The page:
150,000 protesters take to streets around the country calling for reform of welfare state
“We are happy to see the people of Israel taking to the streets, each in their own city, each with their own troubles, but many troubles that are common to all of us,” said one of the organizers, Yonatan Levy.
More than 150,000 protesters took to the streets in 12 Israeli cities, calling for a change in the division of wealth and the resignation of Prime Minister Benjamin Netanyahu.
In Tel Aviv, an estimated 100,000 protesters marched from Habima Square to the Tel Aviv Museum. “We are happy to see the people of Israel taking to the streets, each in their own city, each with their own troubles, but many troubles that are common to all of us,” said one of the organizers, Yonatan Levy.
The 10,000-strong rally in Jerusalem set a precedent for the capital. As well as being one of the largest in recent years, it was almost entirely without the participation of the ultra-Orthodox, and backed by no organizations or political parties.
The author David Grossman said: “People are loyal to the state but the state is not loyal to them.”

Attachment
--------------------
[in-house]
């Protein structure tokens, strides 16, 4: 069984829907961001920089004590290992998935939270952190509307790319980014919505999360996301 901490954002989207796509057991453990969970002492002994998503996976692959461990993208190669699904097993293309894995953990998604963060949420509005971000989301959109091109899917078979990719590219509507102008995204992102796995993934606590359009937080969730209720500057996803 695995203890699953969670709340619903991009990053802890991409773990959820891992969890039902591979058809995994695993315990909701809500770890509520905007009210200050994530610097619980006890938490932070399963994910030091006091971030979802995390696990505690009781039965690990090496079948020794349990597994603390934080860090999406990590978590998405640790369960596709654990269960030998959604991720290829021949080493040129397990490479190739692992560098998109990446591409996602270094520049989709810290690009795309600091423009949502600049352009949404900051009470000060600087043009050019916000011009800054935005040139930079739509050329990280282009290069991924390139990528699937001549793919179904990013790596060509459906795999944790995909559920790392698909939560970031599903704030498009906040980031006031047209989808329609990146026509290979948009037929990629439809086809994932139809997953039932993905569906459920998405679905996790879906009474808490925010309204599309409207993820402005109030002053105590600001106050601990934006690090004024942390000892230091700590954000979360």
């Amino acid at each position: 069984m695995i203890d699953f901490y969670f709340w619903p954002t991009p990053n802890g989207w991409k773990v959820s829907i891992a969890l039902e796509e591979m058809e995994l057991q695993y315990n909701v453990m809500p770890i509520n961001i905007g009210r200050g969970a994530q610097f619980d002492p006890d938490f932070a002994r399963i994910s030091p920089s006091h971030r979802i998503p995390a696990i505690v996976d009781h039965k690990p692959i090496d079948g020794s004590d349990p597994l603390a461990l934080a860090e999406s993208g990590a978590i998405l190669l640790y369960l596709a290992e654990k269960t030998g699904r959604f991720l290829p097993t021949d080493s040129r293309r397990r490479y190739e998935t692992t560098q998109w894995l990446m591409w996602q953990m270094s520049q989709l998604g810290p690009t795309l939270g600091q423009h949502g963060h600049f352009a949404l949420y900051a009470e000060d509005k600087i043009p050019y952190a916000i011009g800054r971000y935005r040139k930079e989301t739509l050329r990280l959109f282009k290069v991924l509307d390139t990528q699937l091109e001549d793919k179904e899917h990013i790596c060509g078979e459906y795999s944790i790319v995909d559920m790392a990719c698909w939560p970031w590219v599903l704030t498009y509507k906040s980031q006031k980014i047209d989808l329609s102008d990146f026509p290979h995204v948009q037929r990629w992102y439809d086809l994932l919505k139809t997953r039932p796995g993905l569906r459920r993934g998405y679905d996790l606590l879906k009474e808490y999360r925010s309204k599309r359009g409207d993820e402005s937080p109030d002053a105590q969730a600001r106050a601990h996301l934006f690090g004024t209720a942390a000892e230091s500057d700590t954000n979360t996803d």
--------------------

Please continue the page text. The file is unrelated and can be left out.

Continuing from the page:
In Haifa, the protest cut across ethnic lines, as indicated by a greeting from one of the organizers to the cheering crowd of around 12,000: “Good evening, Jews and Arabs, good evening secular and Orthodox, good evening young and old.”
In Modi’in, the protest drew some 600 protesters. In Ra’anana, some 350 protested, mainly students from nearby Beit Berl College, and Be’er Sheva attracted a crowd of about 3,000.
In the north, around 40 people demonstrated in Spring Square in Nazareth, mostly Jews from nearby towns. Kiryat Shmona’s protest drew a crowd of some 2,000, who blocked traffic intermittently.